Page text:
I kept having a smile on my face while I was reading this book. It made me feel calm and reminded me of “The wisdom of no escape” by Pema Chödrön.
Thich Nhat Hanh was a Buddhist monk and peace activist who had a significant impact on Buddhism around the world and specifically he was one of the first to bring the concept of mindfulness to the West.
In the 1960s, he worked to bring an end to the conflict in his native Vietnam through nonviolent means. He was exiled and became a refugee in France. When he returned to his Vietnam after almost four decades, he lived there until he died at the age of 95.
In 1982, he founded the Buddhist monastery “Plum Village“, near Bordeaux in southwest France, which is still active.
The main theme of this book is about the idea of practising mindfulness every day. It’s a good list of reminders for when and how we can bring our awareness to the present moment, including things like washing the dishes and walking. In other words, it’s a refreshing reminder that mindfulness isn’t just something we do during meditation, but can be woven into the fabric of our daily lives.
One teaching that particularly resonated with me was the idea of asking ourselves “what’s not wrong?” rather than “what’s wrong?” As the author points out, we often focus on the negative aspects of situations without realizing that there are often many more things that are not wrong. This small shift in perspective can bring a sense of gratitude and peace to our daily lives.
Although I found the book enjoyable to read, I felt that some of the content could have been explained and expanded upon a bit more. In fact, I found the fragmentation of the content like a shopping list so I didn’t feel like it was developed enough for me to fully connect with it. It might be a good read for someone who likes to just consult the book randomly and not from the first page till the last one.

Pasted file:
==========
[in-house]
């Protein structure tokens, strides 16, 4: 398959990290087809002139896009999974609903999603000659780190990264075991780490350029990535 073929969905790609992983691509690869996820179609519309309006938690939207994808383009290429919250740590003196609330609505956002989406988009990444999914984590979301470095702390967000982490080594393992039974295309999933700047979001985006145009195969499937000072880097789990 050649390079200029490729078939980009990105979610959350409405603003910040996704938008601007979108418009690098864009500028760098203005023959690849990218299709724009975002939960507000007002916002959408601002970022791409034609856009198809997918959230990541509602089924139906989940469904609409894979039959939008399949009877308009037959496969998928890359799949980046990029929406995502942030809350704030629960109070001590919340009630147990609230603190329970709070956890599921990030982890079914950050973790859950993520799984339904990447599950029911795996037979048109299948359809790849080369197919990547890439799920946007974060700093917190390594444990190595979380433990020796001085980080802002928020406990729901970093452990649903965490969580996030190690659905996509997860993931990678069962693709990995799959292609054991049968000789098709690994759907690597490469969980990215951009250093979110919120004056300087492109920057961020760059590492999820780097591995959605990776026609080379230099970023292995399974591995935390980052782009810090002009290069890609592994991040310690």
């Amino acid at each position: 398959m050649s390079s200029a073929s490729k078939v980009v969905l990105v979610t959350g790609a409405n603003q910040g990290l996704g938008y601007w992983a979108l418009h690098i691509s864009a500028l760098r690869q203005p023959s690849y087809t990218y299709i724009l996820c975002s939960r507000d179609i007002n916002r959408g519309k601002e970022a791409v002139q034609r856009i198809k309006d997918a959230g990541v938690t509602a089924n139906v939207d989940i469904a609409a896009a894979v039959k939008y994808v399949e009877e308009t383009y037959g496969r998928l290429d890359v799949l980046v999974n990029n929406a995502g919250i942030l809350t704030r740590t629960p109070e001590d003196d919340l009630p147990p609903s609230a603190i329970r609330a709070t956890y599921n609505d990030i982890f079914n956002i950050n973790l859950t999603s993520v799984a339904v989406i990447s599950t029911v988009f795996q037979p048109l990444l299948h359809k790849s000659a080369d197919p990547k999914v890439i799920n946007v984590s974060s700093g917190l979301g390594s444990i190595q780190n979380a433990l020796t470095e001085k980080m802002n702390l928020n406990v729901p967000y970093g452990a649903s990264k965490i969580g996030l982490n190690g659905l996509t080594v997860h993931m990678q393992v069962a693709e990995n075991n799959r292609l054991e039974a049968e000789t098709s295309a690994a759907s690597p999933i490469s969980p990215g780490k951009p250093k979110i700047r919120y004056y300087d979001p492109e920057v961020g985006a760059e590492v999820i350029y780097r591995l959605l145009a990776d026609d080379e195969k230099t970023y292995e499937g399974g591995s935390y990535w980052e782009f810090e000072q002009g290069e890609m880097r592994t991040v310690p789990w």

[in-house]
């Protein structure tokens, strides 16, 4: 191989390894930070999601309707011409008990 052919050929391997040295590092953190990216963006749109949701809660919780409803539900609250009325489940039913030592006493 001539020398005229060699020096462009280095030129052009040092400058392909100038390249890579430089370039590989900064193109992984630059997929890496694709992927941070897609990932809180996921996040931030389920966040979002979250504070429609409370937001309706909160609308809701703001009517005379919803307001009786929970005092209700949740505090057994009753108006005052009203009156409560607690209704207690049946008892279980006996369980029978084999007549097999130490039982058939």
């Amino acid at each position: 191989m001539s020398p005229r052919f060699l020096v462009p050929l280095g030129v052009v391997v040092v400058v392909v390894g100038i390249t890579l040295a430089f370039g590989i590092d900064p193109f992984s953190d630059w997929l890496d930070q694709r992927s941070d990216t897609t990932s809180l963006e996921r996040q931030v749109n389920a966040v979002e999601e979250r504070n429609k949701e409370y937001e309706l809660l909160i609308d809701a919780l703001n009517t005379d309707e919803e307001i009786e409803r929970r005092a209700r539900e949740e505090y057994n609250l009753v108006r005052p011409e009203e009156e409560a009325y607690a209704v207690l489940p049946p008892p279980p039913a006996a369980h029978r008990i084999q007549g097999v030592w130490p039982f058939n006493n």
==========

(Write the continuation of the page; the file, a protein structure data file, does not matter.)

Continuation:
I didn’t find this book as impactful as other books on mindfulness that I have read. In any case, I would recommend it more for those who already have some experience with mindfulness rather than those who are just starting out.
Title: Peace Is Every Step: The Path of Mindfulness in Everyday Life
Author: Thich Nhat Hanh
Year first published: 1992
In the rush of modern life, we tend to lose touch with the peace that is available in each moment. World-renowned Zen master, spiritual leader, and author Thich Nhat Hanh shows us how to make positive use of the very situations that usually pressure and antagonize us. For him a ringing telephone can be a signal to call us back to our true selves. Dirty dishes, red lights, and traffic jams are spiritual friends on the path to “mindfulness”—the process of keeping our consciousness alive to our present experience and reality. The most profound satisfactions, the deepest feelings of joy and completeness lie as close at hand as our next aware breath and the smile we can form right now.
Lucidly and beautifully written, Peace Is Every Step contains commentaries and meditations, personal anecdotes and stories from Nhat Hanh’s experiences as a peace activist, teacher, and community leader. It begins where the reader already is—in the kitchen, office, driving a car, walking a part—and shows how deep meditative presence is available now. Nhat Hanh provides exercises to increase our awareness of our own body and mind through conscious breathing, which can bring immediate joy and peace. Nhat Hanh also shows how to be aware of relationships with others and of the world around us, its beauty and also its pollution and injustices. the deceptively simple practices of Peace Is Every Step encourage the reader to work for peace in the world as he or she continues to work on sustaining inner peace by turning the “mindless” into the mindFUL.